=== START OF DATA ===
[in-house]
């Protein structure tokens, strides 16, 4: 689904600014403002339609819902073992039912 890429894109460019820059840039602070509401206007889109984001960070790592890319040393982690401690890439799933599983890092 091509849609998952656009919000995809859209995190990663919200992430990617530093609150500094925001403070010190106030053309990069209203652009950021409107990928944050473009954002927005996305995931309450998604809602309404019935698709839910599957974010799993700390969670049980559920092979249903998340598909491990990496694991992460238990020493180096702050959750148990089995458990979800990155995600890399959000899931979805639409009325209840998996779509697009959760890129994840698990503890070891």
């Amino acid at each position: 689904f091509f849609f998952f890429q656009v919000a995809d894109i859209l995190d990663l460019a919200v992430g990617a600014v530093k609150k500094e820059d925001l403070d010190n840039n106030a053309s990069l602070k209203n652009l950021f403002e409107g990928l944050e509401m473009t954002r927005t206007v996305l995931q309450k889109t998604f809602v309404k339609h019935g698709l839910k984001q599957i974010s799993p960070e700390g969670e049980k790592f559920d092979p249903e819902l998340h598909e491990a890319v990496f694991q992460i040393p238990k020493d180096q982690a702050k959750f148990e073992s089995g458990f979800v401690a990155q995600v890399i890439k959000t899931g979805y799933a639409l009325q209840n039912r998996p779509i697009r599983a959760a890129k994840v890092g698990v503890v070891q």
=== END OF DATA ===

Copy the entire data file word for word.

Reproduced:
[in-house]
């Protein structure tokens, strides 16, 4: 689904600014403002339609819902073992039912 890429894109460019820059840039602070509401206007889109984001960070790592890319040393982690401690890439799933599983890092 091509849609998952656009919000995809859209995190990663919200992430990617530093609150500094925001403070010190106030053309990069209203652009950021409107990928944050473009954002927005996305995931309450998604809602309404019935698709839910599957974010799993700390969670049980559920092979249903998340598909491990990496694991992460238990020493180096702050959750148990089995458990979800990155995600890399959000899931979805639409009325209840998996779509697009959760890129994840698990503890070891």
């Amino acid at each position: 689904f091509f849609f998952f890429q656009v919000a995809d894109i859209l995190d990663l460019a919200v992430g990617a600014v530093k609150k500094e820059d925001l403070d010190n840039n106030a053309s990069l602070k209203n652009l950021f403002e409107g990928l944050e509401m473009t954002r927005t206007v996305l995931q309450k889109t998604f809602v309404k339609h019935g698709l839910k984001q599957i974010s799993p960070e700390g969670e049980k790592f559920d092979p249903e819902l998340h598909e491990a890319v990496f694991q992460i040393p238990k020493d180096q982690a702050k959750f148990e073992s089995g458990f979800v401690a990155q995600v890399i890439k959000t899931g979805y799933a639409l009325q209840n039912r998996p779509i697009r599983a959760a890129k994840v890092g698990v503890v070891q």